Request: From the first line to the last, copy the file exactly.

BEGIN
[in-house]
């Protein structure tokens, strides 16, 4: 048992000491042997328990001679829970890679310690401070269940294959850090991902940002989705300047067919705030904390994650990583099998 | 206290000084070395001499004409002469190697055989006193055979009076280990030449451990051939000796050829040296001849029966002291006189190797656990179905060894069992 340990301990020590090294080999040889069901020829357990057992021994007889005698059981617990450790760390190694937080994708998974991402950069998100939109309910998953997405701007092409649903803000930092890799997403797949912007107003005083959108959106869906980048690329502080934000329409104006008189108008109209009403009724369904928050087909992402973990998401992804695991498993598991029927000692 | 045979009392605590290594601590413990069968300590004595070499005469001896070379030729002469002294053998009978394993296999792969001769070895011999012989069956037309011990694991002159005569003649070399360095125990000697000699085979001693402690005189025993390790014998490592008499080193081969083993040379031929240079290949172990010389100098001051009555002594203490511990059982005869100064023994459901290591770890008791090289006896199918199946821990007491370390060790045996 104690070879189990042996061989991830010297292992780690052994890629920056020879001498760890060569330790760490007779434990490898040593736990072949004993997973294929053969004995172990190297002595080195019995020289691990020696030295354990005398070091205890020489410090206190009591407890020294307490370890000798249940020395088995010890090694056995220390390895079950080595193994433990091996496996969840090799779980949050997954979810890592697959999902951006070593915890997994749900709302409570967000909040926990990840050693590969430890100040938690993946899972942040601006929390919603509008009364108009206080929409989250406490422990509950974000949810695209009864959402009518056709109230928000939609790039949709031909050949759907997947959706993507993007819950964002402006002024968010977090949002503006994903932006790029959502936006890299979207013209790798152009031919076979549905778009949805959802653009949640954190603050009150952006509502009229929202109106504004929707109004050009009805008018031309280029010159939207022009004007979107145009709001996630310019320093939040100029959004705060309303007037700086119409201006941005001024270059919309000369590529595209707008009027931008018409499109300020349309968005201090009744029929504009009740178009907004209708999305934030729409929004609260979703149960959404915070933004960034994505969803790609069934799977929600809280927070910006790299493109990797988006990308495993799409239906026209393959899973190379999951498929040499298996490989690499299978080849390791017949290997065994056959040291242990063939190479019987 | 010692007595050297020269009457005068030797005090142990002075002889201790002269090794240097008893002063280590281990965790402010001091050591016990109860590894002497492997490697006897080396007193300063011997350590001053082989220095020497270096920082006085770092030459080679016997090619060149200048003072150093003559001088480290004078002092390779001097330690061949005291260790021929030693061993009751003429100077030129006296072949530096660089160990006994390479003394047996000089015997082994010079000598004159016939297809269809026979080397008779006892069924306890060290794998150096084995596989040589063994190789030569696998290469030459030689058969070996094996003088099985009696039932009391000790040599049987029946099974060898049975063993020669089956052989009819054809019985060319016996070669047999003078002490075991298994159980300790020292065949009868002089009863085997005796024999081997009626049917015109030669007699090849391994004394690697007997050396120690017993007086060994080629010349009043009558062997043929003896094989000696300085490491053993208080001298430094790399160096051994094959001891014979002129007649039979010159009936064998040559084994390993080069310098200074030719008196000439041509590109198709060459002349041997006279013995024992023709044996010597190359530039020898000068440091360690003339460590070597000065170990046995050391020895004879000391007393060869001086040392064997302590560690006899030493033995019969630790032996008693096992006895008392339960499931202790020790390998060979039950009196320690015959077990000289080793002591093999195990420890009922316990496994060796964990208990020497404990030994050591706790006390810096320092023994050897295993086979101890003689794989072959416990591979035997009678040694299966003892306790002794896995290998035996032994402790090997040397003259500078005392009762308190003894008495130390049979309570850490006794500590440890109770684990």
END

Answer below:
[in-house]
């Protein structure tokens, strides 16, 4: 048992000491042997328990001679829970890679310690401070269940294959850090991902940002989705300047067919705030904390994650990583099998 | 206290000084070395001499004409002469190697055989006193055979009076280990030449451990051939000796050829040296001849029966002291006189190797656990179905060894069992 340990301990020590090294080999040889069901020829357990057992021994007889005698059981617990450790760390190694937080994708998974991402950069998100939109309910998953997405701007092409649903803000930092890799997403797949912007107003005083959108959106869906980048690329502080934000329409104006008189108008109209009403009724369904928050087909992402973990998401992804695991498993598991029927000692 | 045979009392605590290594601590413990069968300590004595070499005469001896070379030729002469002294053998009978394993296999792969001769070895011999012989069956037309011990694991002159005569003649070399360095125990000697000699085979001693402690005189025993390790014998490592008499080193081969083993040379031929240079290949172990010389100098001051009555002594203490511990059982005869100064023994459901290591770890008791090289006896199918199946821990007491370390060790045996 104690070879189990042996061989991830010297292992780690052994890629920056020879001498760890060569330790760490007779434990490898040593736990072949004993997973294929053969004995172990190297002595080195019995020289691990020696030295354990005398070091205890020489410090206190009591407890020294307490370890000798249940020395088995010890090694056995220390390895079950080595193994433990091996496996969840090799779980949050997954979810890592697959999902951006070593915890997994749900709302409570967000909040926990990840050693590969430890100040938690993946899972942040601006929390919603509008009364108009206080929409989250406490422990509950974000949810695209009864959402009518056709109230928000939609790039949709031909050949759907997947959706993507993007819950964002402006002024968010977090949002503006994903932006790029959502936006890299979207013209790798152009031919076979549905778009949805959802653009949640954190603050009150952006509502009229929202109106504004929707109004050009009805008018031309280029010159939207022009004007979107145009709001996630310019320093939040100029959004705060309303007037700086119409201006941005001024270059919309000369590529595209707008009027931008018409499109300020349309968005201090009744029929504009009740178009907004209708999305934030729409929004609260979703149960959404915070933004960034994505969803790609069934799977929600809280927070910006790299493109990797988006990308495993799409239906026209393959899973190379999951498929040499298996490989690499299978080849390791017949290997065994056959040291242990063939190479019987 | 010692007595050297020269009457005068030797005090142990002075002889201790002269090794240097008893002063280590281990965790402010001091050591016990109860590894002497492997490697006897080396007193300063011997350590001053082989220095020497270096920082006085770092030459080679016997090619060149200048003072150093003559001088480290004078002092390779001097330690061949005291260790021929030693061993009751003429100077030129006296072949530096660089160990006994390479003394047996000089015997082994010079000598004159016939297809269809026979080397008779006892069924306890060290794998150096084995596989040589063994190789030569696998290469030459030689058969070996094996003088099985009696039932009391000790040599049987029946099974060898049975063993020669089956052989009819054809019985060319016996070669047999003078002490075991298994159980300790020292065949009868002089009863085997005796024999081997009626049917015109030669007699090849391994004394690697007997050396120690017993007086060994080629010349009043009558062997043929003896094989000696300085490491053993208080001298430094790399160096051994094959001891014979002129007649039979010159009936064998040559084994390993080069310098200074030719008196000439041509590109198709060459002349041997006279013995024992023709044996010597190359530039020898000068440091360690003339460590070597000065170990046995050391020895004879000391007393060869001086040392064997302590560690006899030493033995019969630790032996008693096992006895008392339960499931202790020790390998060979039950009196320690015959077990000289080793002591093999195990420890009922316990496994060796964990208990020497404990030994050591706790006390810096320092023994050897295993086979101890003689794989072959416990591979035997009678040694299966003892306790002794896995290998035996032994402790090997040397003259500078005392009762308190003894008495130390049979309570850490006794500590440890109770684990």